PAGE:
Preserving the history of the Fort Worth Stockyards, this museum is a result of efforts made by the North Fort Worth Historical Society. The museum is housed in the Livestock Exchange Building. The antique display cases were restored to hold artifacts relating to the history of the Stockyards, as well as the meat packing industry and the railroads. Another exhibit focuses on Quanah Parker, the last Comanche Indian war chief. Children will love the exhibit of the lightbulb that has been burning since 1908. Admission is free.
Everybody loves dressing up their little angels and Babies on the Boulevard has the best in terms of quality and quantity of kids wear. Browse through loads of clothes and you'll surely want to take it all home. The helpful and friendly staff will help you pick and choose things that suit your need and taste. They also house toys and accessories. Everything available here is safe for kids and they maintain high quality standards. Make sure to check out the personalized gifts that they offer, made out of crystals and then hand painted, these are surely collectibles.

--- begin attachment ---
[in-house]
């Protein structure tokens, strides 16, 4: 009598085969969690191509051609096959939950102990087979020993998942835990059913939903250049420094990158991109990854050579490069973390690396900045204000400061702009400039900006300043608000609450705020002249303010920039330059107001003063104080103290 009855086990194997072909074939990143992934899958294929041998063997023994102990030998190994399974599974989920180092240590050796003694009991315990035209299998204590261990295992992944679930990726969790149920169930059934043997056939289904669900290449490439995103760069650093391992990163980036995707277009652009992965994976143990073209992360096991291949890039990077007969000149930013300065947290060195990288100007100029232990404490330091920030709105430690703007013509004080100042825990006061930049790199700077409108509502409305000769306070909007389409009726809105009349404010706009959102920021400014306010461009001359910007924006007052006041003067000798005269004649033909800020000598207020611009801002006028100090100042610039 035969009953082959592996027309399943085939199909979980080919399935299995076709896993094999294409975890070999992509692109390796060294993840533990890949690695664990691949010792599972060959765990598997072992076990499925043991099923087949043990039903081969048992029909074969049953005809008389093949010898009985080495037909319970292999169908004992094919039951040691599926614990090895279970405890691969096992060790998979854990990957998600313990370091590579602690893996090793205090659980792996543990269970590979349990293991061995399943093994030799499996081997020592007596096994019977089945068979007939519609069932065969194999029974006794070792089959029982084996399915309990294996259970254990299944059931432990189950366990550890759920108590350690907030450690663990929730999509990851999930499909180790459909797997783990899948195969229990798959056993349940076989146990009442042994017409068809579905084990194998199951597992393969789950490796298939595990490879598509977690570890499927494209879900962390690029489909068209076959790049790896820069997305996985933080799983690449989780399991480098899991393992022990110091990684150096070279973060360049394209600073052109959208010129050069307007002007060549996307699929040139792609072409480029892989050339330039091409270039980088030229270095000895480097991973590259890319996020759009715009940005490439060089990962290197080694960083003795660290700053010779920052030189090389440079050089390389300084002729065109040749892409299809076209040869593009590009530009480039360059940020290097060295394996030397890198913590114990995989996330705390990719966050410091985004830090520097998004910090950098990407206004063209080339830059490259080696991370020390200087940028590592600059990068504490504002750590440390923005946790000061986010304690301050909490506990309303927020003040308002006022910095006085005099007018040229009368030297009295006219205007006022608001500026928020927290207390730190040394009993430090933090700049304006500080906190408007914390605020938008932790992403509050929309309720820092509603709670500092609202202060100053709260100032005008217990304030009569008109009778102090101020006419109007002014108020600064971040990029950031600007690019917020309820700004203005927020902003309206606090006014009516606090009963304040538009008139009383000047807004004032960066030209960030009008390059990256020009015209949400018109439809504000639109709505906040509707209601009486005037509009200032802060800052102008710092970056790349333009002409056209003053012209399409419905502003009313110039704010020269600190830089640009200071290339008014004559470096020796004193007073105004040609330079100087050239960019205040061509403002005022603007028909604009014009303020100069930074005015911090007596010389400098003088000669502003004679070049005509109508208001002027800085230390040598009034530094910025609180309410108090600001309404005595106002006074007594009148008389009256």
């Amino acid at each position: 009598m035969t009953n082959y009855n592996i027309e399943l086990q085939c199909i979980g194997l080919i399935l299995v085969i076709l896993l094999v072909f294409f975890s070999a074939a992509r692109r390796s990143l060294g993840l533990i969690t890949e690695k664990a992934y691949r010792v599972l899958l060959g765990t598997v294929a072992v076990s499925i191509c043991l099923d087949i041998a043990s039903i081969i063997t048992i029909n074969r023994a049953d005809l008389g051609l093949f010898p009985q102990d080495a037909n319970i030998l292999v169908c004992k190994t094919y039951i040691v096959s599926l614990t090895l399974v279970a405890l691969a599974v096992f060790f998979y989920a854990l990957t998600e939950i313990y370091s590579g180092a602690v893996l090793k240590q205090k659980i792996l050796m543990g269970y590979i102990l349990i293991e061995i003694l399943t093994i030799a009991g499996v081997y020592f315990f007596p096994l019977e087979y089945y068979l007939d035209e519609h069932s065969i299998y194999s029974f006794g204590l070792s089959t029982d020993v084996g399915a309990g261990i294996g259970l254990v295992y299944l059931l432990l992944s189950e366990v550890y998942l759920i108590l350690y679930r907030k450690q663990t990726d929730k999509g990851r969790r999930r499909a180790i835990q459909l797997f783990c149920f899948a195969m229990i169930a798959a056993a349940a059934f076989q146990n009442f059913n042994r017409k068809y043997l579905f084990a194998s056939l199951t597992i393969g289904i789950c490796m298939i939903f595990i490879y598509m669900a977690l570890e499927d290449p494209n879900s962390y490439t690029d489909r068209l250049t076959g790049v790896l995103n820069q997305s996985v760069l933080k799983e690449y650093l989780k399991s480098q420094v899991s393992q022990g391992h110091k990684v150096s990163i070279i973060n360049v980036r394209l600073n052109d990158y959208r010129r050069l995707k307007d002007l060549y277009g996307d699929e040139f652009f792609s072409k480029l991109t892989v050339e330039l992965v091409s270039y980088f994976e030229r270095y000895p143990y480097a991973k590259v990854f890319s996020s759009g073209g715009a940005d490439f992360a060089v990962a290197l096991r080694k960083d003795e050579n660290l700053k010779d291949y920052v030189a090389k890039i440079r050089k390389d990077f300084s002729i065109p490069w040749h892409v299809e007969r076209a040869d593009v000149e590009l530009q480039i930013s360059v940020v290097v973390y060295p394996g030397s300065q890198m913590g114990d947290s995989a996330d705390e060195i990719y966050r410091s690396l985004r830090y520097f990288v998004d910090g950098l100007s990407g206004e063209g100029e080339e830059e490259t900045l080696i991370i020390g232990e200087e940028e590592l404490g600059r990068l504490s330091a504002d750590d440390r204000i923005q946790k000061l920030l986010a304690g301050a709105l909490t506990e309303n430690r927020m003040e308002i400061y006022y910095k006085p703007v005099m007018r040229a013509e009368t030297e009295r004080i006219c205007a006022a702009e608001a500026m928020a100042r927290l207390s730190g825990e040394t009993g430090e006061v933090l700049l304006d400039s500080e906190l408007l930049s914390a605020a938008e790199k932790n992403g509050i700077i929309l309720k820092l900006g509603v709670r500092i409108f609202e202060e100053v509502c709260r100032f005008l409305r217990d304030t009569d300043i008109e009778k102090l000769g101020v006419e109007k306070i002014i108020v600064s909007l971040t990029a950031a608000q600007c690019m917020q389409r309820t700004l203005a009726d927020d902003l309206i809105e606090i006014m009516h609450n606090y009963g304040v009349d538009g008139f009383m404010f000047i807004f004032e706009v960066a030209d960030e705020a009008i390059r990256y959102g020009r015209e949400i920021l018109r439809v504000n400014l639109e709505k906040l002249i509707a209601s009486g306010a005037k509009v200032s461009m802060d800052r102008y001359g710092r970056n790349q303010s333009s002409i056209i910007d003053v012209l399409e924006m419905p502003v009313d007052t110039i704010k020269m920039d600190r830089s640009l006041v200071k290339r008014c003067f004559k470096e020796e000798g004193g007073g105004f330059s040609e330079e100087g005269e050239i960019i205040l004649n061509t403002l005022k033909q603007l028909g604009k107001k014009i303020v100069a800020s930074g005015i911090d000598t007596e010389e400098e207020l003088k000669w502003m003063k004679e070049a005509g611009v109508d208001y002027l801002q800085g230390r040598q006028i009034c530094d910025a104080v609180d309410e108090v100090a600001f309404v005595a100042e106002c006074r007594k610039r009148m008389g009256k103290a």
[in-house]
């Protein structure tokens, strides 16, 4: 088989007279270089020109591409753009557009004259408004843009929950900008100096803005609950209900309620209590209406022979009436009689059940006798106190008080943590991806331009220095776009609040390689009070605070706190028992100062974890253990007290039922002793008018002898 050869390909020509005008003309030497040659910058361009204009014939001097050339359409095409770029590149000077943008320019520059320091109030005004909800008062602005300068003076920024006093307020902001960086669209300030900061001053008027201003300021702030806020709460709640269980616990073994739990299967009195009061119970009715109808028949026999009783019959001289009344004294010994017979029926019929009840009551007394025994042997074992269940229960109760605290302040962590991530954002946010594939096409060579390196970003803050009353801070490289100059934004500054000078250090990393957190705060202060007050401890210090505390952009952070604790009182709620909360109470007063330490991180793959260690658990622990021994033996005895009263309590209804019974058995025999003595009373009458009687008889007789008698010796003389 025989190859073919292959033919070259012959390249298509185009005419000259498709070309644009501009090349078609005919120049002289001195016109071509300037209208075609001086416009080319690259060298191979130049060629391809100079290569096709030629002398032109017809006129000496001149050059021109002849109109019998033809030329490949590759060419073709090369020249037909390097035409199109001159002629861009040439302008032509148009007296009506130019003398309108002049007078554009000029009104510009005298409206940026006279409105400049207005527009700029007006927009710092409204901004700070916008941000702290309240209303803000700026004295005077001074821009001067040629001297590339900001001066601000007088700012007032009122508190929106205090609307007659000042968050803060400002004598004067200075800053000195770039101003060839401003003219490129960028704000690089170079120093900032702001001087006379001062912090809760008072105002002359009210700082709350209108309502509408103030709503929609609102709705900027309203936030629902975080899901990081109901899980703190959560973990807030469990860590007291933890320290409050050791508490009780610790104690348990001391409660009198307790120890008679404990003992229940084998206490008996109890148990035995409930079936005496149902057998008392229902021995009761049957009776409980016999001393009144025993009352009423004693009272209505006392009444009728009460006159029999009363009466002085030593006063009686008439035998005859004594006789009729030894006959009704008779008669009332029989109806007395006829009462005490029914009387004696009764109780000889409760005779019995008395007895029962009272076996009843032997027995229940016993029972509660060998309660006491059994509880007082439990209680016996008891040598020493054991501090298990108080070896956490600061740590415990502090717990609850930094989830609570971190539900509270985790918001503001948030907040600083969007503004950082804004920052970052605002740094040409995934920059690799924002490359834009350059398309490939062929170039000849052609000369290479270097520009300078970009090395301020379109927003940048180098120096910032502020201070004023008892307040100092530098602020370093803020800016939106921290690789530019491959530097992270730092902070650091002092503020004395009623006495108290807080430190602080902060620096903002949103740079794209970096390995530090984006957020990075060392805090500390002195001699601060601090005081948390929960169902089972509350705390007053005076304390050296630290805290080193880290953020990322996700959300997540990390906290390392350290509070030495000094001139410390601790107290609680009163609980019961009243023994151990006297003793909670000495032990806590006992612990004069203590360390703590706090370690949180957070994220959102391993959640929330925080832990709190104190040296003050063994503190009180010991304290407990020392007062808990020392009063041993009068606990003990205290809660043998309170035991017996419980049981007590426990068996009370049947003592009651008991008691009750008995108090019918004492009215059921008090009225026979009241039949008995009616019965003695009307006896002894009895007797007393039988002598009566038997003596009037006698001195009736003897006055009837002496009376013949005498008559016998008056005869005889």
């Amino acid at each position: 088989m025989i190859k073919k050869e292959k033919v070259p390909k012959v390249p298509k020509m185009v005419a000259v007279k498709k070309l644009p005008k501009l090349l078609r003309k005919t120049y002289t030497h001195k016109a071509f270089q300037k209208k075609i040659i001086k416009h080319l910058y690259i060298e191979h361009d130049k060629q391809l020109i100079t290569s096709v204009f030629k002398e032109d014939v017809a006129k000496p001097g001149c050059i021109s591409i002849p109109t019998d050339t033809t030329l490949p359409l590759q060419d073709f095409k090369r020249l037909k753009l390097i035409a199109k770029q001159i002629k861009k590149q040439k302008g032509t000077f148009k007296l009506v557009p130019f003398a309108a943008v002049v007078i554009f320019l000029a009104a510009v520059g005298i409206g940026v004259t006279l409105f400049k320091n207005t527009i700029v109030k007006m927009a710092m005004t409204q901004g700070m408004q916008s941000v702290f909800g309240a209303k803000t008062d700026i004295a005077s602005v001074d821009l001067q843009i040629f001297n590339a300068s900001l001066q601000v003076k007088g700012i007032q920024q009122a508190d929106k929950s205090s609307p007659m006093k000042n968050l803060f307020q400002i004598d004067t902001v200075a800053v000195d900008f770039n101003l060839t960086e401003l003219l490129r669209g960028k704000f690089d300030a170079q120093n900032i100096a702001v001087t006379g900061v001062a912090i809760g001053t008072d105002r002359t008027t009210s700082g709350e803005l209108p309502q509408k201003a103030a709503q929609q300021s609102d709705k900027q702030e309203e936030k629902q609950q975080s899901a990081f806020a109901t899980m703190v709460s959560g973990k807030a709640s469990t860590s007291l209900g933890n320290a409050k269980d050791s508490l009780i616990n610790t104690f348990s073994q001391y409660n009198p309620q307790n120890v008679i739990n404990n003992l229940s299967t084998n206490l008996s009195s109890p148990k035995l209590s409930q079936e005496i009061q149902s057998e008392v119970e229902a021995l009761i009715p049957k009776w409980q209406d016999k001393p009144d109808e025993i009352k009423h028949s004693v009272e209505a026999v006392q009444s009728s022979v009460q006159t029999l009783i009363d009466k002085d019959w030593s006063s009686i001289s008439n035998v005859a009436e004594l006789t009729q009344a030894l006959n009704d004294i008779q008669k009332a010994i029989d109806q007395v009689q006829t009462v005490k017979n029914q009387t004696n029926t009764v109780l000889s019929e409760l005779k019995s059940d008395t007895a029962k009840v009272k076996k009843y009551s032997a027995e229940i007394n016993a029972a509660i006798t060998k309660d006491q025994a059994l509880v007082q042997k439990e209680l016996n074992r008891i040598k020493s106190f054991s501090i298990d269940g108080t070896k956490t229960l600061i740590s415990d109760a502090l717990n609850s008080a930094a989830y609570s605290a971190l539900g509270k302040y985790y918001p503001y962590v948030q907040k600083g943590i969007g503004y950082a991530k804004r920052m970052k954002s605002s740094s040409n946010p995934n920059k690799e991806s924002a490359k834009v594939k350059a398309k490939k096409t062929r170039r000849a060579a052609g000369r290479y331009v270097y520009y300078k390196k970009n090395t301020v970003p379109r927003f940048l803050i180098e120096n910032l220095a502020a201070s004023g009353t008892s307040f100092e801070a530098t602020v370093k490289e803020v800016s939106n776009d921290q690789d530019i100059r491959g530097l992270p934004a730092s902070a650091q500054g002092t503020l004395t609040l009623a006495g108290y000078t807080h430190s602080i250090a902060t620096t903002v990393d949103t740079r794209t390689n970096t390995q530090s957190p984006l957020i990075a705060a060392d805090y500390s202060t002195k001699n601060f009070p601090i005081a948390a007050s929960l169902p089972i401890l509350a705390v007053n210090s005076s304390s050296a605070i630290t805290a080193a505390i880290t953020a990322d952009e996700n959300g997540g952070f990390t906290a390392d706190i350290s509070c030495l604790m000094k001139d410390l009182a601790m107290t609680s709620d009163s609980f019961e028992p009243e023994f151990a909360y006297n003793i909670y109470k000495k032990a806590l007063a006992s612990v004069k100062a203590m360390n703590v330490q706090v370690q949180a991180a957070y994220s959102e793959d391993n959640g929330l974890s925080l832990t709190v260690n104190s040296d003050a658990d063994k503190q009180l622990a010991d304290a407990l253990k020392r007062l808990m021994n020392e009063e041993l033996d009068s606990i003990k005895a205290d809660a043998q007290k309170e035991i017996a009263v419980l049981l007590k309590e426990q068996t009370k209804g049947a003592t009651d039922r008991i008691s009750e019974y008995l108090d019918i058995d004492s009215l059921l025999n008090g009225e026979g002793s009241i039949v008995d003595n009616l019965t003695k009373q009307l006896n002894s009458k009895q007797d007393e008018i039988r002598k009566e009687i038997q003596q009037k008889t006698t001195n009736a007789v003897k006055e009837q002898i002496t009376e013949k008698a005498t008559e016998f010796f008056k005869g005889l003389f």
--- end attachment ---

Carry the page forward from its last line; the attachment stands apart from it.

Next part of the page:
Founder Mrs. Ninnie L. Baird began baking bread in her home at the turn of the century and the company seeks to maintain her legacy and uphold her high standards. You can visit this history bakery and attend a free tour every Tuesday-Thursday every hour beginning at 10a. Always a big hit, reservations two weeks in advance are required, and a maximum of 50 people are allowed per group. No visitors younger than six are allowed on the tours for safety reasons. Tour takers are given a fresh, warm loaf of bread.
Half Price Books is exactly what you would expect from the name. This retailer offers books, records, CDs, DVDs, video games and more for half the cover price. With a uniquely curated inventory of new and used products, the selection is always changing at Half Price Books. What you see one day, may not be there the next. This store also buys back the books and records that may not serve you anymore, but will surely excited another customer. One man's trash is another man's treasure, right?